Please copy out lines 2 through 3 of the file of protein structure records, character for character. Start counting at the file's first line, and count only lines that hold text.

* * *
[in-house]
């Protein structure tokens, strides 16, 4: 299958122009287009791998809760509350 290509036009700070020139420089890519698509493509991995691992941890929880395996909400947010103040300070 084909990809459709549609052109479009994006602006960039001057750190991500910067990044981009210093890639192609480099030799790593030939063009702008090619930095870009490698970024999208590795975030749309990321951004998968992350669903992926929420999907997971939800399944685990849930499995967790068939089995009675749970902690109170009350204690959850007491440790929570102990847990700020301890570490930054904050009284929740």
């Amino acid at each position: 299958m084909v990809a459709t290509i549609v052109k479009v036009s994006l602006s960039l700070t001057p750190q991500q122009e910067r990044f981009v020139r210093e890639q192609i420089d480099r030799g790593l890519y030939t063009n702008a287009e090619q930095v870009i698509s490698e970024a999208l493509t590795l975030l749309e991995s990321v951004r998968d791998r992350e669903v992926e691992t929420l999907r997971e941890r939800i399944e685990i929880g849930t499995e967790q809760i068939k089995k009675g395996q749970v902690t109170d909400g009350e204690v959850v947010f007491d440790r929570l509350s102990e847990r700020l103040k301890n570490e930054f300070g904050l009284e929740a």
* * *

């Protein structure tokens, strides 16, 4: 299958122009287009791998809760509350 290509036009700070020139420089890519698509493509991995691992941890929880395996909400947010103040300070 084909990809459709549609052109479009994006602006960039001057750190991500910067990044981009210093890639192609480099030799790593030939063009702008090619930095870009490698970024999208590795975030749309990321951004998968992350669903992926929420999907997971939800399944685990849930499995967790068939089995009675749970902690109170009350204690959850007491440790929570102990847990700020301890570490930054904050009284929740």
């Amino acid at each position: 299958m084909v990809a459709t290509i549609v052109k479009v036009s994006l602006s960039l700070t001057p750190q991500q122009e910067r990044f981009v020139r210093e890639q192609i420089d480099r030799g790593l890519y030939t063009n702008a287009e090619q930095v870009i698509s490698e970024a999208l493509t590795l975030l749309e991995s990321v951004r998968d791998r992350e669903v992926e691992t929420l999907r997971e941890r939800i399944e685990i929880g849930t499995e967790q809760i068939k089995k009675g395996q749970v902690t109170d909400g009350e204690v959850v947010f007491d440790r929570l509350s102990e847990r700020l103040k301890n570490e930054f300070g904050l009284e929740a």